When my oldest was two-and-a-half, my husband and I went through a difficult time in our marriage and sought counseling to help us through it. Growing up, I had seen a therapist at times when I needed some extra guidance in life, but this was my first plunge into couples therapy.
It was an interesting experience. I found comfort in some of the things the counselor said and did, but other methods I regarded as silly. My husband and I would give each other sidelong glances during the session and then laugh about it on the ride home. There was a purple velvet cushion she used for some symbolic and healing purposes that I have long since forgotten; the conch shell of therapy, we quickly dismissed it. But when my husband broke down and cried over the miscarriage we’d had, I felt our relationship strengthen. It was a loss I never realized he felt so deeply, and having that moment to mourn together helped us to move forward.
While I expected couples therapy to be mostly us talking about our present relationship, what I later realized was that our counseling sessions were very much about us as individuals—our pasts, our childhoods, our upbringings—and how these individual identities were shaping our marriage. We weren’t just dealing with immediate issues, we were dealing with those pieces of ourselves that had contributed to those issues. As it turned out, we both had similar feelings of inadequacy, and we both were beating ourselves up for the problems in our marriage.
Sometimes our counselor would give us homework to complete between sessions, and one time, she encouraged us each to write a list of the things we were good at. I probably poo-pooed the idea at first, but I can’t not do a homework assignment, so I set to work.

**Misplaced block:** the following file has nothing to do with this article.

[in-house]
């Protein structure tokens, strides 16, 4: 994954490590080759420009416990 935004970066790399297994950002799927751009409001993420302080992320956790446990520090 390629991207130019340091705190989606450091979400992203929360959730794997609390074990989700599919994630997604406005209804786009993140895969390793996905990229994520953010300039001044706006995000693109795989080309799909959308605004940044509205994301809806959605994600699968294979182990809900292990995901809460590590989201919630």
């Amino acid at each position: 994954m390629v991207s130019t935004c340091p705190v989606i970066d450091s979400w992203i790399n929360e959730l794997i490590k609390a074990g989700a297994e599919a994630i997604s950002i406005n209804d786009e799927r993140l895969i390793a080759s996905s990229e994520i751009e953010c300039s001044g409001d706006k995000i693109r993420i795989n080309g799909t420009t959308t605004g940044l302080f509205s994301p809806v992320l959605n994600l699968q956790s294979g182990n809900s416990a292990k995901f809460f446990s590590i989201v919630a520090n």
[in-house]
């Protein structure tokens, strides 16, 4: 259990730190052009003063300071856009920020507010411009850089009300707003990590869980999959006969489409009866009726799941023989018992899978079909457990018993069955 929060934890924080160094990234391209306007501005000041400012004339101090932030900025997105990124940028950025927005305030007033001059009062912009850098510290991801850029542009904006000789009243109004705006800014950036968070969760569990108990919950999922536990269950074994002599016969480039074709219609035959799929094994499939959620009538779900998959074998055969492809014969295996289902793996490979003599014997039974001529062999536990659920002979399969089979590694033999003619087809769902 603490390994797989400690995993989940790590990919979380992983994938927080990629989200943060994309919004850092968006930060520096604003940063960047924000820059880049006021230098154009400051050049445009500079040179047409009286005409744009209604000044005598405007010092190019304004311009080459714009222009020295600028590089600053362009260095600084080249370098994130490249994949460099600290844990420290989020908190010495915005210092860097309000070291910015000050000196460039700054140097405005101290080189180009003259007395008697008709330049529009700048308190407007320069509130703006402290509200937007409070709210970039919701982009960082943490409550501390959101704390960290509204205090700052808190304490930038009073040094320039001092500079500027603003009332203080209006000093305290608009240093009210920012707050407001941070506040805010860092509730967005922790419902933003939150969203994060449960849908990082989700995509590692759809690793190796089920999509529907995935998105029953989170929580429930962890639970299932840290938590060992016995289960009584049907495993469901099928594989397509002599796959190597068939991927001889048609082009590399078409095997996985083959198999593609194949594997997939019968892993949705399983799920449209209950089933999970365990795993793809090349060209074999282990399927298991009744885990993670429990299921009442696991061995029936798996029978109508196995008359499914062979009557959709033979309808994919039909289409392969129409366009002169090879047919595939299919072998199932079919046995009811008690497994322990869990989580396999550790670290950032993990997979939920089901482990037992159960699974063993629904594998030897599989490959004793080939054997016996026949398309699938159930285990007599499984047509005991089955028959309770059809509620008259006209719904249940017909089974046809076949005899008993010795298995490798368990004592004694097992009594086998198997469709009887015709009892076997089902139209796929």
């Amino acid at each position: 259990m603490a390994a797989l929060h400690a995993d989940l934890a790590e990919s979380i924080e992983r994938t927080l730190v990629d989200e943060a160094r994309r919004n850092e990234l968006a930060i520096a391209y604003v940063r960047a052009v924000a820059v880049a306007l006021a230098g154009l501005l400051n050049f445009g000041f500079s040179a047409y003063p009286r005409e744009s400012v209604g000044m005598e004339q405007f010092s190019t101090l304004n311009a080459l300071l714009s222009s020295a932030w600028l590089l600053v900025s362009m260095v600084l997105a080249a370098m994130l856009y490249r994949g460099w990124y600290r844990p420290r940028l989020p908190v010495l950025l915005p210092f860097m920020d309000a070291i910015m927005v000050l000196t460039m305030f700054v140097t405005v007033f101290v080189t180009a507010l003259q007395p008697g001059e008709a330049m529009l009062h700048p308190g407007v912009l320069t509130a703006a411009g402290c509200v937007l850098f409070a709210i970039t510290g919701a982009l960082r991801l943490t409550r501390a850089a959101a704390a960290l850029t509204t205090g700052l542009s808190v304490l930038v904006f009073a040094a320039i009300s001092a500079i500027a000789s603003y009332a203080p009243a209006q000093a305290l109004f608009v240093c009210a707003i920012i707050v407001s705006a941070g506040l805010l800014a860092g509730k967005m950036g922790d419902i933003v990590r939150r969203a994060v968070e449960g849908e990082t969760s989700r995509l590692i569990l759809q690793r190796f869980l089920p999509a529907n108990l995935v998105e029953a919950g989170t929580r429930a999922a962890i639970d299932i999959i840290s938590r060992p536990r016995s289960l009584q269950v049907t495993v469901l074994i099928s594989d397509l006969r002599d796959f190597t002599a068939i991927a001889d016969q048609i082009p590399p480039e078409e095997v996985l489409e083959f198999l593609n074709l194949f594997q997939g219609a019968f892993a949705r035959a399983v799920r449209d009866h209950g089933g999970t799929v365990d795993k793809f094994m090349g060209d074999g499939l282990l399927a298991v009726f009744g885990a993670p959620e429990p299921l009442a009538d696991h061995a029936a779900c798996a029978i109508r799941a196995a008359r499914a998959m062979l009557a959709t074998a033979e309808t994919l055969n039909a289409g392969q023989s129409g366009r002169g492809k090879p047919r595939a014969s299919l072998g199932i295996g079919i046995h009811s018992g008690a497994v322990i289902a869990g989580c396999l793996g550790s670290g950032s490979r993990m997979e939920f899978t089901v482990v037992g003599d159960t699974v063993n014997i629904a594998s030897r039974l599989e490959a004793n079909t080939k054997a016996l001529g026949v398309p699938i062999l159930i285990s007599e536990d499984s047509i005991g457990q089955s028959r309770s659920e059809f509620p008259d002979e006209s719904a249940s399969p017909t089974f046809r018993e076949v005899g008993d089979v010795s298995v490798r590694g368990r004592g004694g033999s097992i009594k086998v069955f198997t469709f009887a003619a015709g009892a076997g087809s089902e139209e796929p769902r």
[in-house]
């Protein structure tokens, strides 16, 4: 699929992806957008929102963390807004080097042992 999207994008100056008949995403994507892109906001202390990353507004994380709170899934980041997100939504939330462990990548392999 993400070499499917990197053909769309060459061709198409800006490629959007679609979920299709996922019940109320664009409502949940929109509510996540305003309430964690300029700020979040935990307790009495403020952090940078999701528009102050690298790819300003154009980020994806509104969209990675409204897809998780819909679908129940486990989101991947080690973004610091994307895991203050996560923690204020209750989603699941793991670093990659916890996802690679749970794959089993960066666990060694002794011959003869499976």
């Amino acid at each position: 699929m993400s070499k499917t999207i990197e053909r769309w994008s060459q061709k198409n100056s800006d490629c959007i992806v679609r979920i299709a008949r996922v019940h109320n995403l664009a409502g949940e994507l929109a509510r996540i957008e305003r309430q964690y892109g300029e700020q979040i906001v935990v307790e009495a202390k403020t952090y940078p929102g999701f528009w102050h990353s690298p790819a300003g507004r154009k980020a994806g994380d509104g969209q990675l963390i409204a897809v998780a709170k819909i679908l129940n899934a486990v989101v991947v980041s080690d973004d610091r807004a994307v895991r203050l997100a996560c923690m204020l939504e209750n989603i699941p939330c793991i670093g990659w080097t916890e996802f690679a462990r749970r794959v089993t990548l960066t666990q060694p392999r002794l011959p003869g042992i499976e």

I’m a good cook.
I’m a good writer.
I’m a good homemaker.
I’m a good friend.
I’m a good mother.
I’m a good teacher.
I’m a good wife.
I’m a good dreamer.
I added some attributes: loyalty, humor, intelligence, organization, but the list proved challenging to write. I wasn’t used to thinking about the things I am good at, and maybe that was the whole point of the exercise: to find comfort in giving myself praise. Shoot, I’m not even comfortable accepting praise. When my husband tells me I look beautiful, I never just say thanks. I negate his compliment or I roll my eyes. Simply put: I don’t believe it.
Fortunately, with help and because of our commitment to each other, our marriage was repaired, and while we haven’t returned to counseling since, we both kept our lists. From time to time, I’ll come across his or mine, a reminder of how important it is to remember the good in us.
As we finish off the school year, I asked my students to write reflection letters where they provide feedback on my class. As I skimmed through them and took notes, I started feeling the overwhelming need for a total revamp of my curriculum and instruction.
Confiding in my co-worker about some of the more critical letters and all the changes I was pondering, she pointed at the one face-up on my desk. “You need to read these letters, and not worry so much about the other ones.”
On the top of the pile was a letter that thanked me for all I had done. The student said how much they loved my class, how much they had learned, and how much they’d miss me.
The point is, we need to spend more time concentrating on the job well done rather than the room for improvement. Instead of torturing myself about that one night when dinner went straight from pan to trashcan and I had to order a pizza, I should recall all those other meals that got devoured, the ones where my husband told me it was restaurant-worthy, because deep down I know, I am a good cook. Instead of harboring guilt from those times when I’ve been bitchy to my husband for no good reason, I should remember the times when I surprise him with a Groupon for a round of golf or hire the babysitter and plan a date night to try a new brewery in town, because the truth is, I am a good wife.
A good mother. A good friend. Good enough.
Am I perfect? Hell No. But I think I’ll try to spend less time obsessing over my imperfections and more time identifying the good.
Whether we are traveling across the country in search of the good in others, or simply searching within ourselves, there is more good everywhere– sometimes all we need is a reminder.
Maybe it’s time you wrote a list of your own. Let me get you started: I am a good _________________.